Thursday, April 14, 2011

SOA Suite 11g --> Performance Tuning Part1

Scenario- we have a SOA composite that includes a synchronous BPEL process that calls a stateless session EJB (transferFundsBean) to transfer funds from account A to account B. So essentially a synchronous/transient process. The composite itself is exposed via an EJB Service interface.

We can tune on different levels -

  • EJB - transferFundsBean

  • BPEL

  • SOA Suite

  • WLS

  • JVM

  • O/S

EJB tuning

Avoid, if possible, using the RequiresNew transaction parameter - ours is set to Required.

We can pre-load the bean pool by amending the weblogic-ejb-jar.xml

should be set equal to the number of threads expected to invoke the EJB concurrently

the cost of creating EJB instances is not incurred at run time

You can then monitor the Bean activity using WLS console.

I customized the table and added the Miss Total Count. This will show if my pool settings are adequate to cope with the loads I expect.

BPEL App Tuning
I added the following to the composite.xml -

SOA Server Tuning

Turning these off increases performance, but it does mean one doesn't see any instance results in the em console.

We assume that the only interesting one for us, as this is a SYNCHRONOUS process, is Dispatcher Invoker Threads.

However we also assume that, in our scenario, the EJB client thread executes the instance, thus bypassing these thread settings.

WLS Tuning

A possible issue here for us is JTA timeouts when running large performance tests.
So we increased the timeout setting appropriately.

JVM Tuning

For this exercise we are using JRockit.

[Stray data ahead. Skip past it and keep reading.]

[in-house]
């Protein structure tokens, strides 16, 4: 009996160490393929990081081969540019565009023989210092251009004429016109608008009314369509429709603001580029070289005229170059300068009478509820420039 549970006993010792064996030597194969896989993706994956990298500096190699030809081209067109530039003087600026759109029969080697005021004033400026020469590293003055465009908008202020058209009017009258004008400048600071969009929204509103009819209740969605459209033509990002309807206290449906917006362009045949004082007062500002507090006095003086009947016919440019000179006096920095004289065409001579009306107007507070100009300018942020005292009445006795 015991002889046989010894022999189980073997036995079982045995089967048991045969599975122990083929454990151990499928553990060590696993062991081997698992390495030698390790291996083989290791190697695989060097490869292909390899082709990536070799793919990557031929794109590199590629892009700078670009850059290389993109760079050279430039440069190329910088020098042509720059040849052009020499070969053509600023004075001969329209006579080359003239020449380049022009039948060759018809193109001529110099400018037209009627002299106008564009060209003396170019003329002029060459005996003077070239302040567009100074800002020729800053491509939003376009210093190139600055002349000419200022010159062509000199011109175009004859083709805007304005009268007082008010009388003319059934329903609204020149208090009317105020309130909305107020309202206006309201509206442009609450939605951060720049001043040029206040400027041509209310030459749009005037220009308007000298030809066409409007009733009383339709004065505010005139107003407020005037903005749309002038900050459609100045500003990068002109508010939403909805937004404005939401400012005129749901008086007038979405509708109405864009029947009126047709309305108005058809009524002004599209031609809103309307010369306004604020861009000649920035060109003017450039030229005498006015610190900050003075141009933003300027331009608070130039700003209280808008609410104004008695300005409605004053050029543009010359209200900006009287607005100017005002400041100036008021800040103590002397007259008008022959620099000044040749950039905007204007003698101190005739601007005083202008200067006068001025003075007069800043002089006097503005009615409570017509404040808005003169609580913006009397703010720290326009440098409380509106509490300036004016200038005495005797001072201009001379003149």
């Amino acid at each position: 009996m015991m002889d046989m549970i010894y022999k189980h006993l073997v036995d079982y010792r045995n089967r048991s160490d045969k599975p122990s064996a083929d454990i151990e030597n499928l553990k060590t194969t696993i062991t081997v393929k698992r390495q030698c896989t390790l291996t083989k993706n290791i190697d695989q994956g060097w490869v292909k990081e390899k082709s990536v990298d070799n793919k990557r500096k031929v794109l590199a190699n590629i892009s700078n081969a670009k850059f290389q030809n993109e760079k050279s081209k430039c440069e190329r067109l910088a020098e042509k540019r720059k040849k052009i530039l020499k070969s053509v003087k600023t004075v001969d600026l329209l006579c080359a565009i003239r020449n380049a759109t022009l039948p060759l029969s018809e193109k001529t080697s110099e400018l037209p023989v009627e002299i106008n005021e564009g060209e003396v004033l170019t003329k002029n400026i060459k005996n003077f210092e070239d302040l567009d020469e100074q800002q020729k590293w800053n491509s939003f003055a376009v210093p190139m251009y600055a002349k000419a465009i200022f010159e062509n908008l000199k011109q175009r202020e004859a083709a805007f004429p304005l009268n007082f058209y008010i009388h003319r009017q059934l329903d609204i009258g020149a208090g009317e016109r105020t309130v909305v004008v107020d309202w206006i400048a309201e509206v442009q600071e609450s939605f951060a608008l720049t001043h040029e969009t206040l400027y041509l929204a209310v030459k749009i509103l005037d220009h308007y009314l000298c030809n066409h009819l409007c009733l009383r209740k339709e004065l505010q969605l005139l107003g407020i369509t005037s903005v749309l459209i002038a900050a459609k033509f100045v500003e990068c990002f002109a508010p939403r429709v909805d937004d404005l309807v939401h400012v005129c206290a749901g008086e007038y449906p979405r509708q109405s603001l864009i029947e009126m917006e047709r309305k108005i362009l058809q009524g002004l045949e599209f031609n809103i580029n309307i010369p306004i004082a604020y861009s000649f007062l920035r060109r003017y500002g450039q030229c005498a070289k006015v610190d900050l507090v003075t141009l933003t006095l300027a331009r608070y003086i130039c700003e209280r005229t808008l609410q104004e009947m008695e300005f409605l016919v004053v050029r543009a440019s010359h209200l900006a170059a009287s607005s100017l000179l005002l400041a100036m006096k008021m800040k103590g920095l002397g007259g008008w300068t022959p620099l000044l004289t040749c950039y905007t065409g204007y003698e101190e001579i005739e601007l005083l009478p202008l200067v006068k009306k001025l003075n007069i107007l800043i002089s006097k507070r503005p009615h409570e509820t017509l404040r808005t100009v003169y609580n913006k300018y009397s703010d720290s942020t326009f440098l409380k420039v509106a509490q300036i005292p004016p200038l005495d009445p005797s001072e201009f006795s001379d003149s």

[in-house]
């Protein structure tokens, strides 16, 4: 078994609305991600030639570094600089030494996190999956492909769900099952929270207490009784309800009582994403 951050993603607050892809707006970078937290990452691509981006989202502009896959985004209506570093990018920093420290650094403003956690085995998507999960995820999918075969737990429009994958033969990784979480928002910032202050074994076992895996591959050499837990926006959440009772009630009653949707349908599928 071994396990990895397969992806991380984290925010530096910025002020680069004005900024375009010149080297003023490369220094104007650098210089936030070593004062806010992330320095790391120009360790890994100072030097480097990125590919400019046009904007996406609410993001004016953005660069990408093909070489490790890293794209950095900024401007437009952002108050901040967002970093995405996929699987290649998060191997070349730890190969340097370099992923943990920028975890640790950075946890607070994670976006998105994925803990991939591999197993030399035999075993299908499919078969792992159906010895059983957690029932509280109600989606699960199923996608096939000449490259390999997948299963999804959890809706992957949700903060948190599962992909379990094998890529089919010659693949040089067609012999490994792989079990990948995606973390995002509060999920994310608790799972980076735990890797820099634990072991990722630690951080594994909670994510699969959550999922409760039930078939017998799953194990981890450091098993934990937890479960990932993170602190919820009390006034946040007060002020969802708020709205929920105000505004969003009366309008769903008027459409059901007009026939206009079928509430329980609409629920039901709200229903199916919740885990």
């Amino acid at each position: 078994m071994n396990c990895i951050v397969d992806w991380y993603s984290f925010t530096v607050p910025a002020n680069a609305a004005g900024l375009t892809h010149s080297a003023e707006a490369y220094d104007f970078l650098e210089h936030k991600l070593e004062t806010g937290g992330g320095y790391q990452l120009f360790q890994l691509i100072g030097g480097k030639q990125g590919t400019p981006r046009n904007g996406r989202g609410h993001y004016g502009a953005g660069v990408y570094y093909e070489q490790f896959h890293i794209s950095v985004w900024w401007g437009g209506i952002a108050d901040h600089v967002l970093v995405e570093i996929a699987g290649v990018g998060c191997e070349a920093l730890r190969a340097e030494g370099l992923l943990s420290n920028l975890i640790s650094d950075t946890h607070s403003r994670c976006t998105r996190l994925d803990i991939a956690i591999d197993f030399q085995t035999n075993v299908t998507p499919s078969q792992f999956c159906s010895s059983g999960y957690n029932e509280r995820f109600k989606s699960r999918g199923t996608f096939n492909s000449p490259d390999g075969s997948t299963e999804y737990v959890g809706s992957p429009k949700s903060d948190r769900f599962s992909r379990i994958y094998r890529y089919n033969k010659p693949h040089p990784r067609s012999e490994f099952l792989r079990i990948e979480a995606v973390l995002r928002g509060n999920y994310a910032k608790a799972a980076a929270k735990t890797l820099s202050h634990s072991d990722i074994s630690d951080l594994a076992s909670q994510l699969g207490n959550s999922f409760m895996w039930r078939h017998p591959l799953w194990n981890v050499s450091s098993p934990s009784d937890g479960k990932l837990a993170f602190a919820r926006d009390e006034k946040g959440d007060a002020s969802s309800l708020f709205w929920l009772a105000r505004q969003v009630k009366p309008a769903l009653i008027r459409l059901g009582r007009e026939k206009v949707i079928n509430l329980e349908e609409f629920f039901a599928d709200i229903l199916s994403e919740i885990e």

Heap Size

According to the doc -
"A large heap decreases the garbage collection frequency but may take slightly longer to garbage collect. Typically a heap should be at least twice the size of the live objects in the heap, meaning that at least half of the heap should be freed at each garbage collection. For server applications you can usually set the heap as large as the available memory in your system will allow, as long as this doesn’t cause paging."

We began by setting the min/max heap size to 4GB.

Garbage collection
We stayed with the default here -

We have 3 alternatives -

throughput - optimizes garbage collection for application throughput (default)
pauseTime - optimizes garbage collection for short garbage collection pauses
deterministic - optimizes garbage collection for very short and predetermined garbage collection pauses(requires JRockit realtime)

Nursery Size
We didn't adjust this but it may be interesting for some applications.
Again to quote the official docc -

"The nursery is an area of the heap where new objects are allocated. When the nursery becomes full it is garbage collected separately in a young collection. The frequency and duration of young collections is determined by the nursery size. A large nursery decreases the frequency but the duration of each young collection might increase.

The nursery size is adjusted automatically to optimize for application throughput if you use the -Xgc:throughput or -Xgc:genpar option. Typically, the nursery size should be as large as possible while maintaining short young collection pauses. Depending on the application, a nursery size can be anything from a few megabytes up to half of the heap size."

I strongly suggest you use JRockit Mission Control to check on what's happening during your tests.

Also, if you think you are having thread contention issues, you can do a thread dump directly from the WLS console.

Tuesday, April 12, 2011

New Oracle Java Magazine on the way...


Thursday, April 7, 2011

Valuable Oracle Partner Resource

excellent resource for Oracle partners and those wanting to be one...